Join getAbstract to access the summary!

How to Create a Better New Normal

Join getAbstract to access the summary!

How to Create a Better New Normal


5 min read
6 take-aways
Audio & text

What's inside?

Learn about how social change happens from a co-author of nudge theory.

Editorial Rating



  • Eye Opening
  • Concrete Examples


To help create change – and build understanding of how social change happens – the RSA has been speaking with policy makers and practitioners who explore the processes of change. In this video from the RSA’s “Living Change” series, RSA chief Matthew Taylor speaks with Cass R. Sunstein about his book This Is Not Normal and the current state of change in 2021. Sunstein, an influential legal scholar and co-author of nudge theory, teaches at Harvard Law School.


Societies depend on technocrats to help solve large problems.

Social change can arise from scientific research and discourse, and this technocratic change can have enormous impact in the long run. Society depends on experts – technocrats – to find solutions to large problems, such as climate change, highway deaths, opioid addiction and lack of equal opportunity.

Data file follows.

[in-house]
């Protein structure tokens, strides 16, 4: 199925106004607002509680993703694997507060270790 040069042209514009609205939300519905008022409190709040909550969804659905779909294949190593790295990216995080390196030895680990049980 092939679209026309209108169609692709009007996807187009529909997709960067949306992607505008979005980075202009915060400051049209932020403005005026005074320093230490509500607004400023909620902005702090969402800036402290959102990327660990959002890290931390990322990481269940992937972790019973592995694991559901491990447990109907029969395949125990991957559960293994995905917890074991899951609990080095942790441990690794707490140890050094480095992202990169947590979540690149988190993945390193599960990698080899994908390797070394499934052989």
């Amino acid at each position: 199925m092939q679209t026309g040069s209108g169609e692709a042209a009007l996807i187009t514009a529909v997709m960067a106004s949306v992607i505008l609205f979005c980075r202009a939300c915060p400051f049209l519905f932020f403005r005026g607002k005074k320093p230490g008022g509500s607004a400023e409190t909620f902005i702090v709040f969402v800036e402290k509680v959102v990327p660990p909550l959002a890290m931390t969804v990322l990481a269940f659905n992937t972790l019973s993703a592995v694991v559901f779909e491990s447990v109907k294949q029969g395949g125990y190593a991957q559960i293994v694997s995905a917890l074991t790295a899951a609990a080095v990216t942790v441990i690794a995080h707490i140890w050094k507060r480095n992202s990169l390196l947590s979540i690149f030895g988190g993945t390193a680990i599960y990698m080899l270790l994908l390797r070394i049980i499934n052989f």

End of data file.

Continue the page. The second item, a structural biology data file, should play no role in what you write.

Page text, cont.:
The COVID-19 crisis has highlighted the role of experts. Although these people do make mistakes and don’t always agree with one another, society needs them.

Researchers in empirical social sciences, including economics and psychology, are making significant discoveries.

Although the social sciences in academe appear to be stagnating, social scientists who do empirical research are producing fascinating and important findings in economics, psychology and analytical sociology – a branch of sociology that looks for mechanisms.

For example, if a store pays customers a small amount for bringing their own plastic bags, ...

About the Speaker

Cass R. Sunstein is an influential American legal scholar, the author of This Is Not Normal: The Politics of Everyday Expectations and How Change Happens, and co-author of Nudge: Improving Decisions About Health, Wealth and Happiness.

Comment on this summary